Three popular Denver food trucks team up on storefront restaurant

Penelope Wong and Rob Jenks always swore they’d never run a restaurant on their own. So, when the opportunity arose for the owners of Yuan Wonton, Denver’s hottest food truck, to take over a brick-and-mortar space, they brought on two other food trucks to share it.

“We went into the food truck with the priority of work-life balance,” Wong said. “I had been there, done that, running that scale of an operation for 20 years at [Glenmoor Country Club], and growing up I never saw my family unless I was at the restaurant with them.”

As a result, the 2,100-square-foot space at 2878 Fairfax St. in Denver’s Park Hill won’t be your typical restaurant setup. Yuan Wonton, known for its chili-garlic wontons and homemade dumplings, Pho King Rapidos, a Vietnamese food truck with global influences, and Sweets & Sourdough, a delivery-only artisan bakery, will each have set days when they will operate.

Wong said construction on the space, previously home to Crock Spot, is ongoing and that the trio of businesses hope to open in May or early summer this year.

Wong met Amy Patterson and Rachel Elkon, owners of Sweets & Sourdough, through the shared commissary space where they prep the dishes for their trucks. And she met husband-and-wife duo Long Nguyen and Shauna Seaman, owners of Pho King Rapidos, through the food truck circuit, and they’ve since collaborated on pop-up events together.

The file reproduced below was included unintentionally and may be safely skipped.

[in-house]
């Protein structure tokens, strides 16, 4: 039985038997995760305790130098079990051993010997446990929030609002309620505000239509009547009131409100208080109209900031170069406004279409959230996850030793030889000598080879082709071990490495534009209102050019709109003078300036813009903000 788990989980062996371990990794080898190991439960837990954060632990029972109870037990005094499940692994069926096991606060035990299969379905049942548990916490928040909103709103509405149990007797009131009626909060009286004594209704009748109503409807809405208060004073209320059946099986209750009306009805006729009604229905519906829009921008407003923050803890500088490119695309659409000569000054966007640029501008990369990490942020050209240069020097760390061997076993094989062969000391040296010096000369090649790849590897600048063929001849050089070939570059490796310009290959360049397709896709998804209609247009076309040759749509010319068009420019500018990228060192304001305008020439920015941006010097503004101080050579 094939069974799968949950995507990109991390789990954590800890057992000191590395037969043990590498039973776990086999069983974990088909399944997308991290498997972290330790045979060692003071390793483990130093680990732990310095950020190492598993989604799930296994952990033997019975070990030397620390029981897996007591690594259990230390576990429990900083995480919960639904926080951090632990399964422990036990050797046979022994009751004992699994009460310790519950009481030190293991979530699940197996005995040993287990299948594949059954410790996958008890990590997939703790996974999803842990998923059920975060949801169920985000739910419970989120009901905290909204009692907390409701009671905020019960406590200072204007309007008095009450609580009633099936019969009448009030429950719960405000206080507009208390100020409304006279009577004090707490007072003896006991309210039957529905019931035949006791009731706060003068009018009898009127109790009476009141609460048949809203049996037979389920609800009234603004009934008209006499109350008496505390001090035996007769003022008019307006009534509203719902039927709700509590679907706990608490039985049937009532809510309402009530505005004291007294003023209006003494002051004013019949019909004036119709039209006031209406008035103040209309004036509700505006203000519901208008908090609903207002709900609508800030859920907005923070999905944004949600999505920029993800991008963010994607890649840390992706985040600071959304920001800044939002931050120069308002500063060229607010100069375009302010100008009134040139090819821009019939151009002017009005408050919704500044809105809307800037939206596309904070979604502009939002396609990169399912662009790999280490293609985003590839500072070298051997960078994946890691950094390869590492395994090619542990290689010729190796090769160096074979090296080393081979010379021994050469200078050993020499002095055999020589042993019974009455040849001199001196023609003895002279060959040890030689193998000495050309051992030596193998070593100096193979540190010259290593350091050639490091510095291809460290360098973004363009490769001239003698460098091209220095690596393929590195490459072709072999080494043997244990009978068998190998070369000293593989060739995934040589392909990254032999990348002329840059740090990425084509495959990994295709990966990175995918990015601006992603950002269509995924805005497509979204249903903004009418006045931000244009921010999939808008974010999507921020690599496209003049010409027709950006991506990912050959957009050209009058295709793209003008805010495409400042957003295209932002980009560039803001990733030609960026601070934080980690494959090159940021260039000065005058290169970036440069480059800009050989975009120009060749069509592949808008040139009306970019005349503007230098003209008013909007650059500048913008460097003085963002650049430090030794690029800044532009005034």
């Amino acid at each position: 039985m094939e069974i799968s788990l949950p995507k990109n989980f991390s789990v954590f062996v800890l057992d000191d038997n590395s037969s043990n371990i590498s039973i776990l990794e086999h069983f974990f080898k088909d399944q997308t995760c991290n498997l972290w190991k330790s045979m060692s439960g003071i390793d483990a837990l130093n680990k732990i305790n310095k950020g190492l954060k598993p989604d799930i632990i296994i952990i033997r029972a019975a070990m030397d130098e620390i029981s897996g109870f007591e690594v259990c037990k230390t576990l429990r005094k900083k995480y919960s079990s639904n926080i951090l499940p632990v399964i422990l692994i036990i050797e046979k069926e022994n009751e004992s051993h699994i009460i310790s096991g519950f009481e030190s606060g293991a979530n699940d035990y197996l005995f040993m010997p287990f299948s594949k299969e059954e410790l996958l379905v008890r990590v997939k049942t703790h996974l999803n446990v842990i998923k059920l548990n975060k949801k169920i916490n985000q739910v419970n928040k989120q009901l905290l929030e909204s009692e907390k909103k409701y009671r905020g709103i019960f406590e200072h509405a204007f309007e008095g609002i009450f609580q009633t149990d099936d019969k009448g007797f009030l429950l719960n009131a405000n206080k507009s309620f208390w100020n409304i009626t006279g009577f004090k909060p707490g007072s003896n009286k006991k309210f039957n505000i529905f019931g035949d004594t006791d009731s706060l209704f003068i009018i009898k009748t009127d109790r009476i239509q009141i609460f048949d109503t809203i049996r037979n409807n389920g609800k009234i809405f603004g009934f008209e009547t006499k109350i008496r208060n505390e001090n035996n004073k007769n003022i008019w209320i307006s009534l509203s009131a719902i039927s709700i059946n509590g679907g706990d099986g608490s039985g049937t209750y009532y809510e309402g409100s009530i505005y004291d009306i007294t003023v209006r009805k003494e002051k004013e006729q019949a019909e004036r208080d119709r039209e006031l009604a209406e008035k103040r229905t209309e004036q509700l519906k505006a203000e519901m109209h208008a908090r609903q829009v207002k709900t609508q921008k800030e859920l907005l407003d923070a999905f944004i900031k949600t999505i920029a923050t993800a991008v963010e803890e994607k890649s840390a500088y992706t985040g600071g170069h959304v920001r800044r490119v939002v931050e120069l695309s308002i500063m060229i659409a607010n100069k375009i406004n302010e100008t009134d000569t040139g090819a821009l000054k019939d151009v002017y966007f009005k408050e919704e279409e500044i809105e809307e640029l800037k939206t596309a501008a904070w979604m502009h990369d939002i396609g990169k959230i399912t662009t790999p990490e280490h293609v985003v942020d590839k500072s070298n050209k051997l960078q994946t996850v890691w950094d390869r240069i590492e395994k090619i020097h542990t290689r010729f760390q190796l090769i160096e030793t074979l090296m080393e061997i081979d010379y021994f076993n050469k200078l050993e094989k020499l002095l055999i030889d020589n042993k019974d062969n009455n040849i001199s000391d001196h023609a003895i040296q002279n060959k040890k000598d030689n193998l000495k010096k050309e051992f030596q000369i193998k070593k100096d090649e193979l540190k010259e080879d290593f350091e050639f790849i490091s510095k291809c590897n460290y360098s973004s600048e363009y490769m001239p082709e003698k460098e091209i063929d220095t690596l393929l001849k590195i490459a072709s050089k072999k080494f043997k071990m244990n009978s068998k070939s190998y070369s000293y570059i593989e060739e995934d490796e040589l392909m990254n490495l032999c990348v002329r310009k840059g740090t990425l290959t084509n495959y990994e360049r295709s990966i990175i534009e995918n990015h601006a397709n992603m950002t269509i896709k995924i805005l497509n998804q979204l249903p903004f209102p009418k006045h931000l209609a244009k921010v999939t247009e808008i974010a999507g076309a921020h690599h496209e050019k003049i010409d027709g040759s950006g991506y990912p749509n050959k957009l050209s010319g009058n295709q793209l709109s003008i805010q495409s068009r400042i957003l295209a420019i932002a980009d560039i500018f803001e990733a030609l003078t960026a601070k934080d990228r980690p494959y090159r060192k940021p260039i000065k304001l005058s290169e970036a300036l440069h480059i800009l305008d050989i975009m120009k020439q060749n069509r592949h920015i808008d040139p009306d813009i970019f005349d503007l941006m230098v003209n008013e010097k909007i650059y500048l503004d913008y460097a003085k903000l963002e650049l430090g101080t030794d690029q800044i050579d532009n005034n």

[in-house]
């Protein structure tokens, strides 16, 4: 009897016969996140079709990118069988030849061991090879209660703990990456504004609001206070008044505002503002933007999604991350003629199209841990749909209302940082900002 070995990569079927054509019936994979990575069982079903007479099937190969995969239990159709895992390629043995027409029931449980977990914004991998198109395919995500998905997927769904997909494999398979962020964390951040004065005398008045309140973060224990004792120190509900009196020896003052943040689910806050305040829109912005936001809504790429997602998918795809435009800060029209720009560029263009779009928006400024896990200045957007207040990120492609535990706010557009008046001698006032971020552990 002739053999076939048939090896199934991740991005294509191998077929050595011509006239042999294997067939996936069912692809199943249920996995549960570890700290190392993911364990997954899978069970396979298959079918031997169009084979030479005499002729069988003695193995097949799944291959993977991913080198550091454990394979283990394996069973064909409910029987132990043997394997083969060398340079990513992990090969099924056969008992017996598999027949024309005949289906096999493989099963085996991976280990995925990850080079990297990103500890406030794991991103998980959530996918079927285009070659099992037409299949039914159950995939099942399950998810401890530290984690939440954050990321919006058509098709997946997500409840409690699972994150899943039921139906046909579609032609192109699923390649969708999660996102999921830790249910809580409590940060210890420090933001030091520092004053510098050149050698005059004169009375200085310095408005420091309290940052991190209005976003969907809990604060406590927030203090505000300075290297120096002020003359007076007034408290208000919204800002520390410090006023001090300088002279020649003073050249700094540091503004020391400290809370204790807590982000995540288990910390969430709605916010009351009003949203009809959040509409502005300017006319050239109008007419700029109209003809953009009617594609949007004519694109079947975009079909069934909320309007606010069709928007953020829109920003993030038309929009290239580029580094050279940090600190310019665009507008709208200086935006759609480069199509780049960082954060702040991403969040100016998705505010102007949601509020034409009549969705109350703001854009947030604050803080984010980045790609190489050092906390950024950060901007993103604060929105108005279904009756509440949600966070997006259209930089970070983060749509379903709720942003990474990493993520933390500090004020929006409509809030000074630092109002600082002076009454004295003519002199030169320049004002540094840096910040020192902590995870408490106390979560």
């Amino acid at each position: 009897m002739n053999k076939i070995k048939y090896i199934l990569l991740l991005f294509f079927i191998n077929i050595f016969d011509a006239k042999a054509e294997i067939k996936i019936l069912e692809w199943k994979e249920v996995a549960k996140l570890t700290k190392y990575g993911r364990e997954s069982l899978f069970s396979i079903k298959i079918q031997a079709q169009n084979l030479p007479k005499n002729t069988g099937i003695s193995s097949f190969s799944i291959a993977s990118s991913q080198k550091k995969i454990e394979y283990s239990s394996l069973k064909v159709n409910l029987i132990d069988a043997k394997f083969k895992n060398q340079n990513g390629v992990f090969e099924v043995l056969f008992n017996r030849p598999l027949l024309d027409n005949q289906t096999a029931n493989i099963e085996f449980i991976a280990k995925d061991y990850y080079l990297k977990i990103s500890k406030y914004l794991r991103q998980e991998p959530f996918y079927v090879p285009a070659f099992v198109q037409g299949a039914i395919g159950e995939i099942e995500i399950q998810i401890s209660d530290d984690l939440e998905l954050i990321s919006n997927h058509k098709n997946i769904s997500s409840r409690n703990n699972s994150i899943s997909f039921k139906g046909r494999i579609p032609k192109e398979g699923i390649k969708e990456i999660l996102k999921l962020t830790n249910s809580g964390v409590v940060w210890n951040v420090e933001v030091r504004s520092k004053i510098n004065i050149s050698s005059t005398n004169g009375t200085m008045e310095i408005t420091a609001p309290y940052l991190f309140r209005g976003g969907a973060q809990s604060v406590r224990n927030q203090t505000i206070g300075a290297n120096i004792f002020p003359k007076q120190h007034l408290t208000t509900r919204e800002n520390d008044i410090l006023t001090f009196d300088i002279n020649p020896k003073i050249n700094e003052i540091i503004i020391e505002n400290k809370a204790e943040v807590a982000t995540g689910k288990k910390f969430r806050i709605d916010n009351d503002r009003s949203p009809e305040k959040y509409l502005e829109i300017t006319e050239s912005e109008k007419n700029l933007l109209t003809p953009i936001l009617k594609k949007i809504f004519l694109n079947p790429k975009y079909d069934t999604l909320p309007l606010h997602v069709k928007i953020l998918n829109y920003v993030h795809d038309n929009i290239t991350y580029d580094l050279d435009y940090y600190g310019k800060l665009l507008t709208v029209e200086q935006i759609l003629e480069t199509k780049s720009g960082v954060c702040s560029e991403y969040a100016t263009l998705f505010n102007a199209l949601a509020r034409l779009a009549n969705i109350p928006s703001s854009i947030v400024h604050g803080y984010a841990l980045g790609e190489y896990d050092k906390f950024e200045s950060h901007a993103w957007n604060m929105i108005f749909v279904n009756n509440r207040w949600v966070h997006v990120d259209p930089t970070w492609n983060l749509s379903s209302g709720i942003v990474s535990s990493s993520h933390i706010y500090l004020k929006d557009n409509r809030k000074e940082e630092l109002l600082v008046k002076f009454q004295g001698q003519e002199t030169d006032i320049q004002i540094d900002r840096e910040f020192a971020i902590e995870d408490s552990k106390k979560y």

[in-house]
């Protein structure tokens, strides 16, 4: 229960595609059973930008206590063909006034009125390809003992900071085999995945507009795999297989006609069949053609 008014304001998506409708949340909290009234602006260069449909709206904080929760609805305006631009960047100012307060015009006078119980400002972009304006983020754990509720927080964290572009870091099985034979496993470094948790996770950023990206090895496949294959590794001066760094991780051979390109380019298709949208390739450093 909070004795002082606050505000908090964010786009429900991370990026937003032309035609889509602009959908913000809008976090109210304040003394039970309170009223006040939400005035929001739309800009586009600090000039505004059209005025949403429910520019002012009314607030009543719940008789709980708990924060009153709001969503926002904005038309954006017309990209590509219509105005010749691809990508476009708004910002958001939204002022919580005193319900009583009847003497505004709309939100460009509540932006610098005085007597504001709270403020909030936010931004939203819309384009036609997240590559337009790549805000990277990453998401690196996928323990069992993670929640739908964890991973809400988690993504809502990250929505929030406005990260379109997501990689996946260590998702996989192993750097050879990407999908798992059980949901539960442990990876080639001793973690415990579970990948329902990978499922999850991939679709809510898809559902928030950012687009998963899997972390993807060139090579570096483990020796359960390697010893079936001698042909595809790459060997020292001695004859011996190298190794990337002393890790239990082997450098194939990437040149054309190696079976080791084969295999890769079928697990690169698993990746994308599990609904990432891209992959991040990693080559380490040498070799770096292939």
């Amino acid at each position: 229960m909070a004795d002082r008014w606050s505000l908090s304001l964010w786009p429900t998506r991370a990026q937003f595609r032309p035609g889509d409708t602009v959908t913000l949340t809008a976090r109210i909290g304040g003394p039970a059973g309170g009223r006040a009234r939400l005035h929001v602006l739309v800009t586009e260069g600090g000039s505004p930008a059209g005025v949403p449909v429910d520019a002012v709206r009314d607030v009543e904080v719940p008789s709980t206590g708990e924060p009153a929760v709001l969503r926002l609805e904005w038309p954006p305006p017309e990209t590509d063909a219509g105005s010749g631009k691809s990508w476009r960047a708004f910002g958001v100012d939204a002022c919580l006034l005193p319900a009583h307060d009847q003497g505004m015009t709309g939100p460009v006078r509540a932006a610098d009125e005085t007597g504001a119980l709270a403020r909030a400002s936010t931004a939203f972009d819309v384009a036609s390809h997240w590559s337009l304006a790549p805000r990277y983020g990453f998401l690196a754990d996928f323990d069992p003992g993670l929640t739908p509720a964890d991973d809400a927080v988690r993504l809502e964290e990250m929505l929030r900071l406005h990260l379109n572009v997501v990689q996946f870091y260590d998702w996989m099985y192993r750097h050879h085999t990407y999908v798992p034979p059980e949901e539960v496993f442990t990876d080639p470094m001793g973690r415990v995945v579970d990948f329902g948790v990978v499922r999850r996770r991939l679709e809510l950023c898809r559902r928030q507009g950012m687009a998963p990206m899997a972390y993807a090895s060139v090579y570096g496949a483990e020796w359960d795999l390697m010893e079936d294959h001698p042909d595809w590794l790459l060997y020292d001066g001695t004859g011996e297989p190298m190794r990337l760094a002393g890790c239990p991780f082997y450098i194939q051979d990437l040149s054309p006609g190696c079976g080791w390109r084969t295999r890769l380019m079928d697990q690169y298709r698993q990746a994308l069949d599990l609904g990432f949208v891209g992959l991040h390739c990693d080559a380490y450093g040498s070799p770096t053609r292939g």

“A big part of our business model is that we’re hell bent on supporting other small business owners, and after seeing these two businesses’ work ethic first-hand, I knew I could trust and work with them,” said Wong, who was recently nominated as a James Beard semifinalist. “This idea is a way to show that you can be in this industry and not kill yourself, and hopefully we can build a model that our industry friends can eventually try out themselves.”

The trio of businesses have already created a sign with each of their three logos on it, and the respective business’ logo will be lit depending on which is serving food that day. Wong said the businesses plan to host collaborative dinners between the three of them, as well as monthly supper clubs with a local guest chef. They’ll be joining Trellis Wine Bar, Sexy Pizza and Long Table Brewhouse, where Yuan Wonton usually parks twice a month, on the same block.

Not only does Wong want to use this space as an opportunity to give other local women-owned businesses a chance to grow alongside her, but she’s also excited to show her creativity outside of the old Frito Lay truck. She plans to offer Yuan Wonton’s staples, including the chili-garlic wontons and extra large xiao long bao soup dumplings, but said she will expand the usual menu with some new “wow-factor” items.

“If you like what you see in a brown to-go box, just wait till you see what I present on a plate,” Wong said.

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